Wednesday, May 12, 2010

Notes from the Great Recession

Two interesting pieces today. First, John Judis:
Brenner’s analysis of the current downturn can be boiled down to a fairly simple point: that the underlying cause of the current downturn lies in the “real” economy of private goods and service production rather than in the financial sector, and that the current remedies—from government spending and tax cuts to financial regulation—will not lead to the kind of robust growth and employment that the United States enjoyed after World War II and fleetingly in the late 1990s. These remedies won’t succeed because they won’t get at what has caused the slowdown in the real economy: global overcapacity in tradeable goods production. . . .
Paul Volcker summed up the situation thusly: “The fate of the world economy is now totally dependent on the growth of the U.S. economy, which is dependent on the stock market, whose growth is dependent upon about 50 stocks, half of which have never reported any earnings.”
And then, Robert Samuelson:

The normal mechanics of the business cycle signal recovery, while deeper economic weaknesses threaten it. In late 2008 and early 2009, fear and hysteria were almost palpable, especially in the United States. Consumers and companies cut spending anywhere they could. From September 2008 to June 2009, the U.S. economy lost 6 million payroll jobs. In 2009, American car sales were almost 40 percent lower than in 2007. Governments' frenetic interventions stabilized confidence. People and firms are opening their wallets again, here and abroad. The world economy will grow almost 4.3 percent in 2010 and 2011, with the United States expanding at an average of nearly 3 percent, reckons the International Monetary Fund.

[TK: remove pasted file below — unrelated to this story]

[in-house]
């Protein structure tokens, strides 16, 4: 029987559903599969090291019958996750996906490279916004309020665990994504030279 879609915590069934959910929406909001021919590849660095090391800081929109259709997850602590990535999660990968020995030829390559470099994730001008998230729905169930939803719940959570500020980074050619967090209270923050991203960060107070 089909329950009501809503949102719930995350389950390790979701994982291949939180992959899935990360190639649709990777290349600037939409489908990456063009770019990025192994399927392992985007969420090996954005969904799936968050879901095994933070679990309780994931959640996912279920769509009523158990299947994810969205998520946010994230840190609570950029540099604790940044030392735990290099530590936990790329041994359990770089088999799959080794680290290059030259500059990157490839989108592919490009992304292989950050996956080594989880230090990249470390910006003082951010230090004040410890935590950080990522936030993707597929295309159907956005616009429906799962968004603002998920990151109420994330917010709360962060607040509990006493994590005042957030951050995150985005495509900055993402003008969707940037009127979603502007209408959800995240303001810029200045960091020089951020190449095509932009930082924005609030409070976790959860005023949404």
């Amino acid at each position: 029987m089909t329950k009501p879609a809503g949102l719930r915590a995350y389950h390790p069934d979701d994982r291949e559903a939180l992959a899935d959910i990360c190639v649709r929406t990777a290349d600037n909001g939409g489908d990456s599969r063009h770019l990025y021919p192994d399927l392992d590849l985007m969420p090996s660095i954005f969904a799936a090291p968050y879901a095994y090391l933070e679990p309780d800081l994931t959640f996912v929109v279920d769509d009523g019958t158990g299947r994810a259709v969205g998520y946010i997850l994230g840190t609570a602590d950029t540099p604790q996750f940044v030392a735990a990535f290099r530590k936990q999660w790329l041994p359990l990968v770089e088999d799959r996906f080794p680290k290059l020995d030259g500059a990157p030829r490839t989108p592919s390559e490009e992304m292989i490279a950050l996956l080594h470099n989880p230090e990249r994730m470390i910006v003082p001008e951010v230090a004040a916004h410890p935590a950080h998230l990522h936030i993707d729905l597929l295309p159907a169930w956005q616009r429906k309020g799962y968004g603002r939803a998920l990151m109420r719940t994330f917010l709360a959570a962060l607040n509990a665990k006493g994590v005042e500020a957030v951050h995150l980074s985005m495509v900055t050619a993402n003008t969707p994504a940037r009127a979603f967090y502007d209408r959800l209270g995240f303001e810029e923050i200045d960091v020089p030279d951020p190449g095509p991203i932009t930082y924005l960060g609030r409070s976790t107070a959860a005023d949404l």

But the deep-seated problems remain. Three stand out: first, the weight of the welfare state and aging populations; second, the burden of huge private debts (mortgages and consumer loans in America and elsewhere); and finally, huge imbalances in global trade, with some countries -- notably China -- running massive surpluses and others -- notably the United States -- having large deficits. Each threatens a vigorous recovery that could conceivably plunge the world back into a protracted slump.

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